The following feature appears in the Spring 2016 issue of Medley Magazine.
A blank spot on a resume and a crisis in an underdeveloped country; for someone with the means to do so, the trend of voluntourism presents the opportunity to not only bolster that experience section but to try to make a positive impact. But before booking that plane ticket, take a second to stop and make sure that the community’s not actually receiving more harm than good in the process.
Voluntourism, traveling abroad to volunteer, has an annual net worth of $173 billion according to StudentMarketing, a youth travel research and intelligence consultancy. Given this, it’s no surprise that voluntourism appeals to organizations more concerned with making a profit than aiding the community. In Cambodia, the United Nation’s Children’s Fund found nearly three out of four children in the country’s orphanages actually had one living parent. These kids were being separated from their families for the sake of exploiting the wallets of misguided—yet assumably well-meaning—tourists. Often, community rebuilding projects do little but steal jobs from skilled locals and replace them with unskilled and outsourced labor. And the list of ethical and practical issues doesn’t end there.
Dara Kok, the current service and philanthropy director for Syracuse’s Kappa Alpha Theta fraternity, speaks first hand on the difficulty of many voluntourism ventures. “Any volunteering involving child care often just isn’t helpful,” she says. “It would be so much better to just donate money toward giving the children a steady teacher instead of these programs that bring in a new, and often under-qualified, teacher every few weeks.” This ultimately leads to an inadequate education, as lessons are constantly stopping, restarting, or being abandoned altogether.
“Rarely does merely providing handouts to a community aid the economy—on the flip side, it potentially aids in its destruction by limiting the need for inter-community commerce.”
Some organizations promise to rebuild communities that are either affected by poverty or disaster, and don’t always draw from the local infrastructure. Even The Red Cross has been accused of this—an NPR report from 2015 revealed their propensity for overpaying foreign workers that perform minimal work. With this in mind, it’s important to inquire as to where the supplies and labor force for these projects are coming from—locally sourced supplies help build the local economy and provide jobs for skilled craftsman. Rarely does merely providing handouts to a community aid the economy—on the flip side, it potentially aids in its destruction by limiting the need for inter-community commerce.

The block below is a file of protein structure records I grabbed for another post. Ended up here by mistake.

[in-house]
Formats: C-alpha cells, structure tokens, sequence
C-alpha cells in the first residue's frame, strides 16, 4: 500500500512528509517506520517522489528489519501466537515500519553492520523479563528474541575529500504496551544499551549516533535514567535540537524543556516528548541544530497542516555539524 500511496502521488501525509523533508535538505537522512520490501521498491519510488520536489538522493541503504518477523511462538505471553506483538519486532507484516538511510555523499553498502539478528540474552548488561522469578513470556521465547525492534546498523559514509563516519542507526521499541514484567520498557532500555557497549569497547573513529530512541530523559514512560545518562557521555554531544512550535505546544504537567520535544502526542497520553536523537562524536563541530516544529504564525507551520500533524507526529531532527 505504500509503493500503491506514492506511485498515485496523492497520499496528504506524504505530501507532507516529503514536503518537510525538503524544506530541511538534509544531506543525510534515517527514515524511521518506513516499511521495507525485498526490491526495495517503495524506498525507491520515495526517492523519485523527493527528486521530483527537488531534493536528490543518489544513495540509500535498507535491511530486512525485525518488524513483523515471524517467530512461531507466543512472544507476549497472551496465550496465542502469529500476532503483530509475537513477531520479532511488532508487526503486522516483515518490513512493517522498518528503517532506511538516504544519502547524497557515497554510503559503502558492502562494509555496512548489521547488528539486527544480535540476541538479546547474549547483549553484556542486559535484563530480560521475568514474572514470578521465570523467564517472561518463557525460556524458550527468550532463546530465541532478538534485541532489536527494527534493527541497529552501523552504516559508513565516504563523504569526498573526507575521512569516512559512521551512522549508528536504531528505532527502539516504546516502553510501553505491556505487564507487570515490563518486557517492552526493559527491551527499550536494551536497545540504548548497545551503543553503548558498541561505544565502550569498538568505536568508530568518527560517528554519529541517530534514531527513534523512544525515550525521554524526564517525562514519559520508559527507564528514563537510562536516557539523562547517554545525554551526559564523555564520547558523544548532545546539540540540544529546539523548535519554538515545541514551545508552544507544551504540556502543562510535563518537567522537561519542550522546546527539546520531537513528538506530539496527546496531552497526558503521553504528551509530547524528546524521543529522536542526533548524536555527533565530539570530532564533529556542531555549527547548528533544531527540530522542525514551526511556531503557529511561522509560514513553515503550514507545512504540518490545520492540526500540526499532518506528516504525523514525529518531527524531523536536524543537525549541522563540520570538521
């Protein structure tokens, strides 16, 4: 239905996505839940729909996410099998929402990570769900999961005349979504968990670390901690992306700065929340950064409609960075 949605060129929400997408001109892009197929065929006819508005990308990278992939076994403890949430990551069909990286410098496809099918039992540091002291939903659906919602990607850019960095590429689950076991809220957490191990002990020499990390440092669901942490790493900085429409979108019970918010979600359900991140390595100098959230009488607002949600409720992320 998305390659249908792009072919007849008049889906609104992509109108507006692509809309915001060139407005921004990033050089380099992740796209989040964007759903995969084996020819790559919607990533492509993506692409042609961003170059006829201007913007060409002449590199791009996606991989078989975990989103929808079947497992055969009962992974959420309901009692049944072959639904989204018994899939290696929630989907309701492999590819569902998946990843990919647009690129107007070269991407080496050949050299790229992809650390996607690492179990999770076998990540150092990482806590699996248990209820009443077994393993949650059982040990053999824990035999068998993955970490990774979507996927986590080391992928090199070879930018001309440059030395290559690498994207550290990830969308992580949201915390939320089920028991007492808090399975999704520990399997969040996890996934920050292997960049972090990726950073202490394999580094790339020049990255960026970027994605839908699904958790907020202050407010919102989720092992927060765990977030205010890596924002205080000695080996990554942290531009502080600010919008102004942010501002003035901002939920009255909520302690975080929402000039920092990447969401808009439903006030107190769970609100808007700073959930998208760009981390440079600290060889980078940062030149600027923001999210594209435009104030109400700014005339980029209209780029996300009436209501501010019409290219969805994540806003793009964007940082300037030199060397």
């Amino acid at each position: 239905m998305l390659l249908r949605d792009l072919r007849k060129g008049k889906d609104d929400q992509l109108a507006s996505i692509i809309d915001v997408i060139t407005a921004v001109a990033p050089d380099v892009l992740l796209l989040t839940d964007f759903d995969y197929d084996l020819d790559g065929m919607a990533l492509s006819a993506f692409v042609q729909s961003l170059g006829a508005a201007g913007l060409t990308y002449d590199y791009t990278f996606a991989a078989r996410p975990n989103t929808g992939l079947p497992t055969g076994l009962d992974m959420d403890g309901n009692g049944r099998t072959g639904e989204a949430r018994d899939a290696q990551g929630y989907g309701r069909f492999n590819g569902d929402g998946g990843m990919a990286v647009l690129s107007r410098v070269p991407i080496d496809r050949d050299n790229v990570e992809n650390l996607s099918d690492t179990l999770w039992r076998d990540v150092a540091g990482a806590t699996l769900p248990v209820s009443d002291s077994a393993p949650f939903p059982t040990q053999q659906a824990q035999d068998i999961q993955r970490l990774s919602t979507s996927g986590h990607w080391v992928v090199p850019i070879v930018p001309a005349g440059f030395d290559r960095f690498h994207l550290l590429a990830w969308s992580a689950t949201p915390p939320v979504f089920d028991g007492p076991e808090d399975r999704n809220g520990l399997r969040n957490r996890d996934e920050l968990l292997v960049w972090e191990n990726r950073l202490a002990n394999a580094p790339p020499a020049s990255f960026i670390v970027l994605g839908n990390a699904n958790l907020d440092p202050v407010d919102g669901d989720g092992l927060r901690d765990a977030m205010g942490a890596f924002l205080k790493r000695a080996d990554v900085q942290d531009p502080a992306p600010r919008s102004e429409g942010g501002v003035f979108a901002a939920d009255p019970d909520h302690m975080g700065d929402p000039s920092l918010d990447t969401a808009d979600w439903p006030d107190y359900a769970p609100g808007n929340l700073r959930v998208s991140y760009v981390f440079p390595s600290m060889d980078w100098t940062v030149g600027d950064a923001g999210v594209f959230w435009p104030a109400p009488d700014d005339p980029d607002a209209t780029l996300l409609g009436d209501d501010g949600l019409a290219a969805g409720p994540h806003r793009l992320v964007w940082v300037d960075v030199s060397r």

In order to make the most positive impact, a prospective volunteer should place the utmost importance on researching any organizations under consideration. Inquire about an organization’s long term goals as a judge of character. If they can’t discuss the parameters of their developmental plan and future goals for their project then they probably don’t have one.
“When an organization only allows its volunteers to work for a limited amount of time and on limited projects it can impede them from making any real progress.”
Kok, who spent 12 weeks abroad working on various projects in Costa Rica, advises looking into a program’s itinerary right away. When an organization only allows its volunteers to work for a limited amount of time and on limited projects it can impede them from making any real progress. She suggests that programs with a little less structure and with a wider array of tasks to be accomplished often allow its volunteers to provide the most assistance to the community.
Fortunately, plenty of resources exist for those unsure of how to find reputable programs. Sites like GoAbroad.com offer prospective volunteers a platform to find programs and access reviews from alumni to make sure that they’re making the right decision. GoAbroad verifies various programs, signifying to potential volunteers that the organization conforms to a “high standard of business practices and provides exceptional international programs,” based on both positive reviews and interviews with the Go Abroad staff and past alumnae.
However, for those still concerned over whether their work will help or harm, Kok suggests looking for organizations offering more straight-forward work. “I spent two weeks in Monte Verde, Costa Rica on a coffee farm picking and planting coffee beans,” she says. “Projects like that are great because they don’t really have too many harmful effects, and if anything a deficit in labor means they need more help.”
While a little careful planning and research can insure that a venture abroad brings positive aid to a community in need, it’s important to remember that opportunities to volunteer exist locally. While the temptation to travel in an globalising society may present a unique opportunity to do some good and see the world, sometimes the places most in need of help are located just around the corner.
written by Emily Magnifico